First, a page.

Skydiving is an air sport where a person departs from an aircraft at a certain altitude and then uses the wind from free fall to perform various tricks before opening a parachute and landing safely back on the ground.
Skydives are usually carried out from as high as 13,000-feet above the ground, which provides up to a minute of fall fall time. However, some events (particularly events based around parachute performance) require fliers to depart much lower to the ground. Skydives can be done solo or with a group forming various formations or freestyle acrobatics.
To maximize safety, skydivers are required to wear two parachutes, a main and a reserve. They also wear helmets, altimeters to judge the altitude, and many have automatic activation devices (AAD) that will automatically deploy the reserve at a low altitude as a last resort.
The first skydive was recorded in 1797 when a French aeronaut Andre Jacques Garnerin made descents from a hot air balloon. Modern competitions happen all over the world, with the largest events in the U.S. sanctioned by the U.S. Parachute Association. Internationally, the sport is regulated by the International Skydiving Commission under the umbrella of the Federation Aeronautique Internationale (FAI), the global governing body for air sports recognized by the International Olympic Committee.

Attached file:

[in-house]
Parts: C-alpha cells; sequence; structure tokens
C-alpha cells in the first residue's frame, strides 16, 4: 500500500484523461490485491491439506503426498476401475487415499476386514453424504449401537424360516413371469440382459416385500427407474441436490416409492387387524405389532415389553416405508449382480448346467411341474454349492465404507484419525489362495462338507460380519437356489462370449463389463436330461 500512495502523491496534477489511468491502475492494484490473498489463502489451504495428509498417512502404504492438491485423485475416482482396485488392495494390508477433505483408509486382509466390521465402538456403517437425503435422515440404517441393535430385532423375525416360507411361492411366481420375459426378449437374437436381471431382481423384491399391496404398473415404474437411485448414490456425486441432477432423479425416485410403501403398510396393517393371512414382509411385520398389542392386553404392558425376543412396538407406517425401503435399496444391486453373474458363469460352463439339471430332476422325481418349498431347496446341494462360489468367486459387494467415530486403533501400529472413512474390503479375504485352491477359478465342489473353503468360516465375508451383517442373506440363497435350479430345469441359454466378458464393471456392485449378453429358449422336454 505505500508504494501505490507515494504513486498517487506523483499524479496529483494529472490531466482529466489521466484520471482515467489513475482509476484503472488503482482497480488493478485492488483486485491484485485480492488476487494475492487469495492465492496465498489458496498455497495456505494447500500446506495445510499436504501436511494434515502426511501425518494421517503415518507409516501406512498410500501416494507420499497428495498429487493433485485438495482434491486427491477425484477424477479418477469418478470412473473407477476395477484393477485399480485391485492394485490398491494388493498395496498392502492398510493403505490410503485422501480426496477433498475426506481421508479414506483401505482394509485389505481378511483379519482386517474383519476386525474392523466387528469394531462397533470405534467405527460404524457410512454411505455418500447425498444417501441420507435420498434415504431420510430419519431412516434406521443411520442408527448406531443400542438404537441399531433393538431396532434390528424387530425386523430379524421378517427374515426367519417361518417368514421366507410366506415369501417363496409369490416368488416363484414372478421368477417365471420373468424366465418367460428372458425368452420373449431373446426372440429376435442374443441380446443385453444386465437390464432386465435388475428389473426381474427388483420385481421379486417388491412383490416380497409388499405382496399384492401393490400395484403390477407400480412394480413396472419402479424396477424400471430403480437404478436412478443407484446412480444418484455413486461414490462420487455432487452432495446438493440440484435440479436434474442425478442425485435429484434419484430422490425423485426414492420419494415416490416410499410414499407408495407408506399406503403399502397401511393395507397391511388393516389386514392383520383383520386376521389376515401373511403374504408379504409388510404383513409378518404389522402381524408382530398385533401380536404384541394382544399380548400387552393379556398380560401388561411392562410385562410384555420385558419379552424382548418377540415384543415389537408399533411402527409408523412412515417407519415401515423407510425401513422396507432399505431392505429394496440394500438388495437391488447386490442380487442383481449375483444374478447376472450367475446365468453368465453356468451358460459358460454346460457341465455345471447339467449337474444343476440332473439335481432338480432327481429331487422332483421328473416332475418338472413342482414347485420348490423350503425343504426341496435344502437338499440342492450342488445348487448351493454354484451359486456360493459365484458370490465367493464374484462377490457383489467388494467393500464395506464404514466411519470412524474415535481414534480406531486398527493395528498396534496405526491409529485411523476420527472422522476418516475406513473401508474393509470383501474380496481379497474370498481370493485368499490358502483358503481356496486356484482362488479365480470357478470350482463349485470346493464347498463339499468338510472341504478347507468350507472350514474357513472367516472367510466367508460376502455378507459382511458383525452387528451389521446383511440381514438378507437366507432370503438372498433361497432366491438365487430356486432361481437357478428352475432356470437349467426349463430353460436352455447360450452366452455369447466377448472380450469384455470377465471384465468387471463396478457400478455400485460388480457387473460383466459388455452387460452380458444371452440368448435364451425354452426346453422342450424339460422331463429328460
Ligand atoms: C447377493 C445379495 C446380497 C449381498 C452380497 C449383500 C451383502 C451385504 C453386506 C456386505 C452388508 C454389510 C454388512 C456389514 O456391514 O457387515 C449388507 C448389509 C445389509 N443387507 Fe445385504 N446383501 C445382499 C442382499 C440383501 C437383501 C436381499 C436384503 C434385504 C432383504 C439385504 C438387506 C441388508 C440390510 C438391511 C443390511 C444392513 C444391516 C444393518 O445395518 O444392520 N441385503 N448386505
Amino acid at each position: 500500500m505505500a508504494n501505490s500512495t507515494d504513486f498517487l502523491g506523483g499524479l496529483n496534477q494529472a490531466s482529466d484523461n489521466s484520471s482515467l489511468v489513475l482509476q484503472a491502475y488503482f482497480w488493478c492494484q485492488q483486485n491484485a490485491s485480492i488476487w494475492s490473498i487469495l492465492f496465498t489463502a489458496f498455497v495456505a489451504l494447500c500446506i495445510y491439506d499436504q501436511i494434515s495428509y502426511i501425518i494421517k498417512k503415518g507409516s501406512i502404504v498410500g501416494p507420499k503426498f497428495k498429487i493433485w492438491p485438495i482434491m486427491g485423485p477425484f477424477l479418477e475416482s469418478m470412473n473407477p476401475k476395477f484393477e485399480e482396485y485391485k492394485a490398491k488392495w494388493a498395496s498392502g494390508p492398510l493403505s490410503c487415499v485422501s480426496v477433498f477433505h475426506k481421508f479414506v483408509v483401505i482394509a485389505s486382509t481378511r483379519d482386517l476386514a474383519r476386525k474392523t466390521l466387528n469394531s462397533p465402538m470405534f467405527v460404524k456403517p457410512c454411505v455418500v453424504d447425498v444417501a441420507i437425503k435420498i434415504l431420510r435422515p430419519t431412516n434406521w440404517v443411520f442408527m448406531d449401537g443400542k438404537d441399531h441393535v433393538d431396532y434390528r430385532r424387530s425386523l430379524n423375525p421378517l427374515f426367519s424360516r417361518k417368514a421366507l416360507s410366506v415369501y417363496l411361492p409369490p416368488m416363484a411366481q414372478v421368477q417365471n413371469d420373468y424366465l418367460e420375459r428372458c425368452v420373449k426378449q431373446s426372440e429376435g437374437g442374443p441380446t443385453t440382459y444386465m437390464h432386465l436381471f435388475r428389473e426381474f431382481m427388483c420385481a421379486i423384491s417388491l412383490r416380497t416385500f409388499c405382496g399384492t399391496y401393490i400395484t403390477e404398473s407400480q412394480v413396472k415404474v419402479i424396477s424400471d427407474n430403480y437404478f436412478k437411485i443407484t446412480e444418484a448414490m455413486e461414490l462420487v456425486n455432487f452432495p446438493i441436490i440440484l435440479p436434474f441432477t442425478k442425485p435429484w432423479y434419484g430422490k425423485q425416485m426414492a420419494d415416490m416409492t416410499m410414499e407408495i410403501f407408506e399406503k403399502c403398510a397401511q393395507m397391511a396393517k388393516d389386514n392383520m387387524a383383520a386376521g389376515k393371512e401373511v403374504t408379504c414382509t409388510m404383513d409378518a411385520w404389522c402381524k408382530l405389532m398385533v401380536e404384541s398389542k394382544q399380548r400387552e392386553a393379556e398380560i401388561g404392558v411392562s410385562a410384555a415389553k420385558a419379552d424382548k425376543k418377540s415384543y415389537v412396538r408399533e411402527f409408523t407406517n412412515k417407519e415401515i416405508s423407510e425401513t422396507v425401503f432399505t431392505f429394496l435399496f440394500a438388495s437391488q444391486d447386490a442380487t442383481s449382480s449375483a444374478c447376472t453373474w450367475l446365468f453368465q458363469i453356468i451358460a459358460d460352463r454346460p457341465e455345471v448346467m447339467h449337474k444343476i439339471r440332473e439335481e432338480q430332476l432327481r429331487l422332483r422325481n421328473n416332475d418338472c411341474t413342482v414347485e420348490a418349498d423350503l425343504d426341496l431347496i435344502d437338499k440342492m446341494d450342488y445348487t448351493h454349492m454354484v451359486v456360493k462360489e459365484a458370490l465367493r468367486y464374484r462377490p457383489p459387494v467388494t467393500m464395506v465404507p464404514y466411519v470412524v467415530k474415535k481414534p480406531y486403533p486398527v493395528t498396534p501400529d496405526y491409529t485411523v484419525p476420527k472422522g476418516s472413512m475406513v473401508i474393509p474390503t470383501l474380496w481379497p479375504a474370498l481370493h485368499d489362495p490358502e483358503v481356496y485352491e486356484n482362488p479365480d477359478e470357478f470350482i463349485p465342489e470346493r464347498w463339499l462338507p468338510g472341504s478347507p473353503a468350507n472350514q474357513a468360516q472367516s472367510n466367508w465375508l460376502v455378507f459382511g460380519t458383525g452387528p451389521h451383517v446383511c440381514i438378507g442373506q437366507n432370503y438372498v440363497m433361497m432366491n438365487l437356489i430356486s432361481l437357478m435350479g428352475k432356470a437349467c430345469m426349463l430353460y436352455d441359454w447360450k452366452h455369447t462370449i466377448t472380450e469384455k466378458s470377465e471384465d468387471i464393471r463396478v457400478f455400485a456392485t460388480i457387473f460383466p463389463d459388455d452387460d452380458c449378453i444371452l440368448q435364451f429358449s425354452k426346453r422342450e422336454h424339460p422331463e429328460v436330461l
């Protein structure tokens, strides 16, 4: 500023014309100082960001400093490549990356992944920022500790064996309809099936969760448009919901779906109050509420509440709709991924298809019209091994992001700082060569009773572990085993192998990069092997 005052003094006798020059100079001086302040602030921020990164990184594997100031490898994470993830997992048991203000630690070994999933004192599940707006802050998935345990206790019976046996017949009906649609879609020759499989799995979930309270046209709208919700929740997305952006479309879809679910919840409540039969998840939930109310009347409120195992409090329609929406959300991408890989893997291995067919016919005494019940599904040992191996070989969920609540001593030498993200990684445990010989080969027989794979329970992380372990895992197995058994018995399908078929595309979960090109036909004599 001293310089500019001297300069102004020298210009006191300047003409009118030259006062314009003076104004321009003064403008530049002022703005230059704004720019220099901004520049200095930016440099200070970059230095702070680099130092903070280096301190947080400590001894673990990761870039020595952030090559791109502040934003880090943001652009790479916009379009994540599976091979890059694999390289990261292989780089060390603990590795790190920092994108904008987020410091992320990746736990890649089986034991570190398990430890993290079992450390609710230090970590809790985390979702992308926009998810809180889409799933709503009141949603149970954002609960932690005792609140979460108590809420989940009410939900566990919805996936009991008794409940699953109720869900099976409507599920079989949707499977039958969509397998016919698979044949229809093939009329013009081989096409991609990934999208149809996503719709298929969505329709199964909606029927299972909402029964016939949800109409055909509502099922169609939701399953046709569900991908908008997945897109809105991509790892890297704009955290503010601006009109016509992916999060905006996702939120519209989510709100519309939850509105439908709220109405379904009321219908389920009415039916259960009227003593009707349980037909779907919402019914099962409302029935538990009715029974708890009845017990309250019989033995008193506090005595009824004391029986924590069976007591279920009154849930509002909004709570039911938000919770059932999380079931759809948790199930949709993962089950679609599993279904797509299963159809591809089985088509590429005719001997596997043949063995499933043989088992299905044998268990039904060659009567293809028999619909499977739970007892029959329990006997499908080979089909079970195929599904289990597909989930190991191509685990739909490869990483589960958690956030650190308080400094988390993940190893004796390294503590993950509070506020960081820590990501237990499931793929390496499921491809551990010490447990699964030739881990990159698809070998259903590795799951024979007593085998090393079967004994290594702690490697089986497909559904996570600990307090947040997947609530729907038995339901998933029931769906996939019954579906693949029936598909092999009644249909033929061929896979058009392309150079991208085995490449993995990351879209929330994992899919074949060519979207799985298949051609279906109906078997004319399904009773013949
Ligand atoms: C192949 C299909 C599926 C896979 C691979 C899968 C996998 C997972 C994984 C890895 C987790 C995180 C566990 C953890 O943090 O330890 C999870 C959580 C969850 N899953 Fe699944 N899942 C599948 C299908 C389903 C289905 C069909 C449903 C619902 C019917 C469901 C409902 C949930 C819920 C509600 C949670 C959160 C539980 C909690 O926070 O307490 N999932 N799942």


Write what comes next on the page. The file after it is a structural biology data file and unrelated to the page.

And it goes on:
The FAI Parachuting World Cup and the FAI World Cup of Freefall Style and Accuracy Landing are among the sport’s biggest competitions. Skydiving can be thought of in the same way might think of track and field, where ‘track’ events are freefall, and ‘field’ events are related to parachuting and landing. There are multiple types of events for discipline.
Typically, freefall events include:
• Freestyle - an artistic acrobatic freefall routine judged subjectively on points. Usually performed solo or in a duo, and always with a camera flier.
• Formation Skydiving – skydiving in a specific formation. This can be done either in a horizontal belly-to-earth orientation, or a vertical feet or head-to-earth orientation known as freeflying. In formation flying, athletes are given points by performing a specific pattern, which includes fast turns and touches. These teams are typically four or eight athletes in size and also include a camera flier.
• Speed Skydiving - a newer discipline where athletes are judged by the fastest speed gained over a given distance. This represents the fastest non-motorized sport on Earth. In a freefly position with clothes and body position maximed, skydivers can reach speeds in the vicinity of 300 miles per hour.
Typically, parachute events include:
• Accuracy Landing and Swooping – the pilot has to land on or maneuver around a target, and are graded points based on their accuracy.
• Canopy Formation – a visual event in which large groups of parachutists perform coordinated routines, often requiring them to fly very nearby each other.